Stock Market Investing: Good Enough for Public Employee and Union Pension Funds
Fiscal Fact No. 19
The debate over allowing younger workers to invest a portion of their Social Security payroll taxes in personal retirement accounts has become increasingly politicized, with some groups charging that the plan will amount to “gambling” in the stock market and giving billions in Social Security dollars to Wall Street pension fund managers.
For example a recent series of television ads sponsored by the AARP depict a middle-aged man and woman saying, “If we feel like gambling, we’ll play the slots…There are places in retirement planning for risk. Social Security isn’t one of them.” The AFL-CIO’s website features member testimonies such as, “I am opposed to private investment as an alternative to Social Security because the stock market is too unstable.” A 2004 resolution by the American Federation of State, County and Municipal Employees (AFSCME) says, “AFSCME has long opposed diverting Social Security payroll contributions…to fund risky retirement investment accounts.”
Despite these harsh attacks, in reality pension fund investing is anything but a political exercise. Fund managers have a fiduciary responsibility to maximize the rate of return on the fund’s investments by carefully balancing short-term and long-term risk in order to assure enough assets to pay future retirement benefits.
Some of the largest pension funds in America today are public employee and union pension funds. Most of these funds are managed on a contract basis by private investment houses such as Alliance Capital, Goldman Sachs, Morgan Stanley, and Solomon Smith Barney. Very few are managed in-house.
According to the Federal Reserve Board, public employee pension plans alone had nearly $2 trillion in assets as of September 2004. Overall, 54.8 percent of these assets were invested in corporate equities, 36.1 percent were invested in fixed income instruments (such as corporate and foreign bonds), with the remaining funds in cash or other investments.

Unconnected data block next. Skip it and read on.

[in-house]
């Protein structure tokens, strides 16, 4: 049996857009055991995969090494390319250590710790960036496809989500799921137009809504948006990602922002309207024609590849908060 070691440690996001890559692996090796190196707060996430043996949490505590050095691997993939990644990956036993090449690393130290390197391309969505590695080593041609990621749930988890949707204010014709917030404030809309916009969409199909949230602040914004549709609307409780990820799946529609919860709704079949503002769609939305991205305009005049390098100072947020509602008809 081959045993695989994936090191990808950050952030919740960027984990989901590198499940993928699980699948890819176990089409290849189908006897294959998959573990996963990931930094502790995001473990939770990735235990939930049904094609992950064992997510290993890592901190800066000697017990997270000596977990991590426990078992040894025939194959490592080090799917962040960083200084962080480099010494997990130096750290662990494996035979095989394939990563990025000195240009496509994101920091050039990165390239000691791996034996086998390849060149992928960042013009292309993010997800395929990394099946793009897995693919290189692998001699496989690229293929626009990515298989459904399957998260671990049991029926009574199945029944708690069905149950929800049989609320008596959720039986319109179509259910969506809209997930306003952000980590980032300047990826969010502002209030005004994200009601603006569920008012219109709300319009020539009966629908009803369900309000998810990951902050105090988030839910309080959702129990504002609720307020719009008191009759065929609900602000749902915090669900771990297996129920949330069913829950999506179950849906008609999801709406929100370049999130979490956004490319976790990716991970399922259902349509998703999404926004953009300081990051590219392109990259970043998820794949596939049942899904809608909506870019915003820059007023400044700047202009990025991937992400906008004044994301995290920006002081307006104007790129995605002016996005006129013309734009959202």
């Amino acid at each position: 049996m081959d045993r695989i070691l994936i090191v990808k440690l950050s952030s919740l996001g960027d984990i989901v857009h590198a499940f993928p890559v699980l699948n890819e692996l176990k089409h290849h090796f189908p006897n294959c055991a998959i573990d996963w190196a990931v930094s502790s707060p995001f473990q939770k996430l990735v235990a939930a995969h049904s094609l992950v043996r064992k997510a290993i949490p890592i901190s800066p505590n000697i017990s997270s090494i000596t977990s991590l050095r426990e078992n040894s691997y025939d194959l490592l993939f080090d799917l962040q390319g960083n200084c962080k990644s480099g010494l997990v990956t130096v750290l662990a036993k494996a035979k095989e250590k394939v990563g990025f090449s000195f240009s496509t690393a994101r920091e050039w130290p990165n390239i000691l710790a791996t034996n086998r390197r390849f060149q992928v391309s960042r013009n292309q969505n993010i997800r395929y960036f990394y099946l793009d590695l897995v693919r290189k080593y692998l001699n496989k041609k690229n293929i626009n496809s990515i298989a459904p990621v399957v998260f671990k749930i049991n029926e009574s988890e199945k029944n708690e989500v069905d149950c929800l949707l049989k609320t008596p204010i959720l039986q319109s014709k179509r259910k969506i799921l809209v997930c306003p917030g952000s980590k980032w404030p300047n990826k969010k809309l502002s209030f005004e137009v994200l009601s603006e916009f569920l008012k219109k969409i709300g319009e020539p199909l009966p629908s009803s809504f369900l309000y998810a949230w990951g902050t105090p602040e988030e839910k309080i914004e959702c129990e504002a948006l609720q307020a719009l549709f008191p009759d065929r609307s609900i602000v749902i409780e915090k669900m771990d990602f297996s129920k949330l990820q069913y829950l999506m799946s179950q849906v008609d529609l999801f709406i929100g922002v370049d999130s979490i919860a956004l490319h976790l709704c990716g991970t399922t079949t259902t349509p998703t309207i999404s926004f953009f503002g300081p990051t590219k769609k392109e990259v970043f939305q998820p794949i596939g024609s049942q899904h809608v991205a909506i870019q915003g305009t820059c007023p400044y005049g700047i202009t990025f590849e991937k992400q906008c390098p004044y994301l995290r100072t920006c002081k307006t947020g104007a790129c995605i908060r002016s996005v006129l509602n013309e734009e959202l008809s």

Like most Americans, each fund has its own philosophy on how its assets should be balanced between corporate equities, fixed investments, and cash. The table below displays the asset balances for the 40 largest public employee and union pensions in the country, with combined assets of $1.7 trillion at the end of 2004 according to Pensions and Investments magazine (www.pionline.com).
On average, public employee pension funds have 60 percent of their assets invested in the stock market, including roughly 15 percent in foreign stock markets. Union pension funds have a slightly smaller share of their assets in the stock market, 57 percent.
The largest pension fund in the nation (private or public) is the California Public Employees Retirement System (CALPERS), which has 61 percent of its assets in stocks, including 21 percent in foreign stocks. The funds most heavily invested in stocks are the New York City Retirement Systems (70 percent), the New York City Teachers Retirement System (78 percent) and the Teamsters Central States fund (72 percent). The fund with the smallest share of its assets in stocks is the South Carolina Retirement System, which has 39 percent of its assets in stocks.
These public employee pension funds are all defined benefit plans. The largest defined contribution plan in the Nation is the federal employee Thrift Savings Plan—government worker’s version of a 401(k). TSP has roughly 3.3 million participants and more than $140 billion in assets. Federal employees can choose among five funds, three of which are stock funds, all managed by the San Francisco firm Barclays Global Investors. TSP has been mentioned as a possible model for a personal retirement account system for Social Security.
In fact the federal law governing pension funds—the Employee Retirement Income Security Act (ERISA)—actually mandates that pension fund managers diversify their investments in order to minimize the risk of large losses. (For more on ERISA and fiduciary responsibility click here.)
As most Americans are now becoming aware, the Social Security “Trust Fund” is not a diversified portfolio but is invested in government IOUs, rather than real assets that will grow in value to pay future benefits. Pension funds, however, cannot deliver benefits to future retirees unless they are invested in real assets that grow in value over time. That is why millions of public employees and union members owe their retirement security to the prudent investment of their pension funds in domestic and foreign stock markets. The success of these funds should put to rest the hysterical charges of critics of personal retirement accounts.